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10 Tips For A Safe Road Trip

Topic: Safety tips for traveling with your dog

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Planning a road trip, vacation or move with your dog does require bit of thought and consideration, especially if the trip is going to include one or more overnight stops along the way. Even a short road trip of a few hours may require at least one bathroom and exercise break for the dog, plus it will also include packing and bringing along a few essential supplies. Planning for a safe road trip is simple if you just keep these 10 tips in mind. They can be used as a checklist while packing and organizing and again before you leave to make sure you have everything.

Tip 1 - Ensure Your Dog Has Identification

While your pet may be microchipped, this doesn't provide information for average people that don't have a scanner to check what your contact information is if they find your dog roaming around. Even if you don't typically use a collar and a dog tag, it is important to have one on your dog when you travel. Make sure the information is up to date and is a number you can be reached at while you are traveling. A cell phone number is the best option, since your home phone number is really irrelevant while you are on vacation. If you don't have a cell phone, provide a family member or friend's number that has your itinerary and can get in touch with you should the dog become lost during the trip.

Tip 2 - Pack At Least Enough Food For The Trip Plus One Day

Traveling is not the time to be switching foods, so always bring at least enough food for the entire travel time plus one day. The reason an additional day is included is to adjust for any delays or additional stops that often occur when traveling. Don't count on being able to buy your brand everywhere that you go, especially if you are traveling to another state, country or area. You can, of course, phone head to pet stores or buy through chain stores that are likely to carry your brand, but you are taking a risk.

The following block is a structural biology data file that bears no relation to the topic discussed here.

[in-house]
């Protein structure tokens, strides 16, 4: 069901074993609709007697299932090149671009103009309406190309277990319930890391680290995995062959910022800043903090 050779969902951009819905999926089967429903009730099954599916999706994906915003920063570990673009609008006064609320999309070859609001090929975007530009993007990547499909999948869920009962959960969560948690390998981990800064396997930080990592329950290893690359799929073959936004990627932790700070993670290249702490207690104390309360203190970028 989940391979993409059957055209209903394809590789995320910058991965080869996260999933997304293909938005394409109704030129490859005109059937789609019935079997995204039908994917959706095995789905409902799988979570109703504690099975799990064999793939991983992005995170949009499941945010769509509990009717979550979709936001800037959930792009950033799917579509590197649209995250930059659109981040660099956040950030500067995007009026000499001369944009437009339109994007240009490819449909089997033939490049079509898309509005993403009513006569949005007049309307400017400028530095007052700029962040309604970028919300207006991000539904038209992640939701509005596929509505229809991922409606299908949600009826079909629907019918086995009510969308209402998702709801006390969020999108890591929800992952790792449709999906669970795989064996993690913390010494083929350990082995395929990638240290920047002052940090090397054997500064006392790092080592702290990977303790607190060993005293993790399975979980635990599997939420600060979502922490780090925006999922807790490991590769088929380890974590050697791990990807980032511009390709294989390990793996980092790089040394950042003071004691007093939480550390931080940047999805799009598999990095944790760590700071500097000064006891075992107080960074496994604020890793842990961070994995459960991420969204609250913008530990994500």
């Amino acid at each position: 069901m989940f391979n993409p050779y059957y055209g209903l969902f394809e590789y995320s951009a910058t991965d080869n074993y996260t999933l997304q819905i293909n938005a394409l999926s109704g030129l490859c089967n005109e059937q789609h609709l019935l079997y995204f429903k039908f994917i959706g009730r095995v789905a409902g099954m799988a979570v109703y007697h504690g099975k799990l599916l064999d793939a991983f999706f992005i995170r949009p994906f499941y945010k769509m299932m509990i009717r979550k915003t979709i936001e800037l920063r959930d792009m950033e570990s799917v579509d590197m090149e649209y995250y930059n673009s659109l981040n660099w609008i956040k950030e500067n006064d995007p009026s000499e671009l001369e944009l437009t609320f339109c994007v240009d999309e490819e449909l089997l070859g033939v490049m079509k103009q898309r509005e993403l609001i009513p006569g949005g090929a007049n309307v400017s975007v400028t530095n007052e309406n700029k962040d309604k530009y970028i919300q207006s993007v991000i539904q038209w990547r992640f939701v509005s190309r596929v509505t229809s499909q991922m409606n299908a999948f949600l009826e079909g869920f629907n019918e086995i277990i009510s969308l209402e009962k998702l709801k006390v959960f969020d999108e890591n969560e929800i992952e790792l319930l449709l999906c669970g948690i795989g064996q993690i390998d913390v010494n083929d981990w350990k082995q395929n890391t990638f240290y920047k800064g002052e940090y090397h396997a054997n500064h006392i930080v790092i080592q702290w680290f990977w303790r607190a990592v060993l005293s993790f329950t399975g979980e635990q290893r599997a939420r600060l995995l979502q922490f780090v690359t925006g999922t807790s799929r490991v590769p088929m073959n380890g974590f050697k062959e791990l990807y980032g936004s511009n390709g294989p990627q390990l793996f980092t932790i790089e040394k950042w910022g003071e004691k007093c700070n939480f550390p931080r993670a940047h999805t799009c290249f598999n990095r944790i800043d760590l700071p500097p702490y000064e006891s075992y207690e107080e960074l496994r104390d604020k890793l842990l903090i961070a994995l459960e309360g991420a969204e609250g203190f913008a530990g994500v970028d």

Tip 3 - Bring Bottled Water And A Bowl

Dogs will drink any water - water from a stream, pond, ditch or even a puddle. While your dog may be used to drinking natural water in your area, they will not be used to drinking water in other places. The water may taste bad to the dog or it may also contain water borne bacteria and parasites that can make your dog sick during your trip. To avoid this problem bring a good supply of bottled water and a water dish and before you do anything else when you stop take the dog out of the vehicle provide a drink. This will stop them from immediately drinking other water.

For those with limited space there are many different types of collapsible water bowls that are easy to pack and very light. Be sure to dry out the bowl after every use to prevent it from getting that sour smell, especially in hot weather.

Tip 4 - Make Sure Vaccinations Are Up To Date and Complete

Always let your vet know that you are traveling and where you are going. You may need to add a vaccination to prevent conditions such as heartworm, Lyme's disease or even rabies if your dog is not currently vaccinated for these conditions. If your dog is going to be kenneled or around a lot of other dogs nasal sprays or vaccinations for kennel cough may also be recommended.